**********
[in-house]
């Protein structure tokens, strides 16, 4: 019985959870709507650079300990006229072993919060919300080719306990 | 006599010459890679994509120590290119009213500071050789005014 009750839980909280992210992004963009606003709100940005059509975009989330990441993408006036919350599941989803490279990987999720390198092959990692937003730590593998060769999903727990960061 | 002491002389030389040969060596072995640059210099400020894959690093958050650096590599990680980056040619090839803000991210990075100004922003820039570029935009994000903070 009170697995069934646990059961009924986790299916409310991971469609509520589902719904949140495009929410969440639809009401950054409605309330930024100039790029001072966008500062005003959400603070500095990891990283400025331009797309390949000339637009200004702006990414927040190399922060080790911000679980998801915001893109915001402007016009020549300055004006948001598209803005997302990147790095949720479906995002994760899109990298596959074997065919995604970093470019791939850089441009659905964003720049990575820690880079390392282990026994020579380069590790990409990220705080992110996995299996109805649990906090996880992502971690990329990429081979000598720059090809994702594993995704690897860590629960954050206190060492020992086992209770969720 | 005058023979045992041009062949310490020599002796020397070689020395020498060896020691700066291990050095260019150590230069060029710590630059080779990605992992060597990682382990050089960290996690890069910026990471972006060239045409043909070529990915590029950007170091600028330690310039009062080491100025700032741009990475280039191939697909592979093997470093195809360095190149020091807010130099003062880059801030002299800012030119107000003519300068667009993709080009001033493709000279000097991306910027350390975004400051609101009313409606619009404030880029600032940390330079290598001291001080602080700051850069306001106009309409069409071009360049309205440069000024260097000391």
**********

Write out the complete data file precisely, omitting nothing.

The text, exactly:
[in-house]
């Protein structure tokens, strides 16, 4: 019985959870709507650079300990006229072993919060919300080719306990 | 006599010459890679994509120590290119009213500071050789005014 009750839980909280992210992004963009606003709100940005059509975009989330990441993408006036919350599941989803490279990987999720390198092959990692937003730590593998060769999903727990960061 | 002491002389030389040969060596072995640059210099400020894959690093958050650096590599990680980056040619090839803000991210990075100004922003820039570029935009994000903070 009170697995069934646990059961009924986790299916409310991971469609509520589902719904949140495009929410969440639809009401950054409605309330930024100039790029001072966008500062005003959400603070500095990891990283400025331009797309390949000339637009200004702006990414927040190399922060080790911000679980998801915001893109915001402007016009020549300055004006948001598209803005997302990147790095949720479906995002994760899109990298596959074997065919995604970093470019791939850089441009659905964003720049990575820690880079390392282990026994020579380069590790990409990220705080992110996995299996109805649990906090996880992502971690990329990429081979000598720059090809994702594993995704690897860590629960954050206190060492020992086992209770969720 | 005058023979045992041009062949310490020599002796020397070689020395020498060896020691700066291990050095260019150590230069060029710590630059080779990605992992060597990682382990050089960290996690890069910026990471972006060239045409043909070529990915590029950007170091600028330690310039009062080491100025700032741009990475280039191939697909592979093997470093195809360095190149020091807010130099003062880059801030002299800012030119107000003519300068667009993709080009001033493709000279000097991306910027350390975004400051609101009313409606619009404030880029600032940390330079290598001291001080602080700051850069306001106009309409069409071009360049309205440069000024260097000391």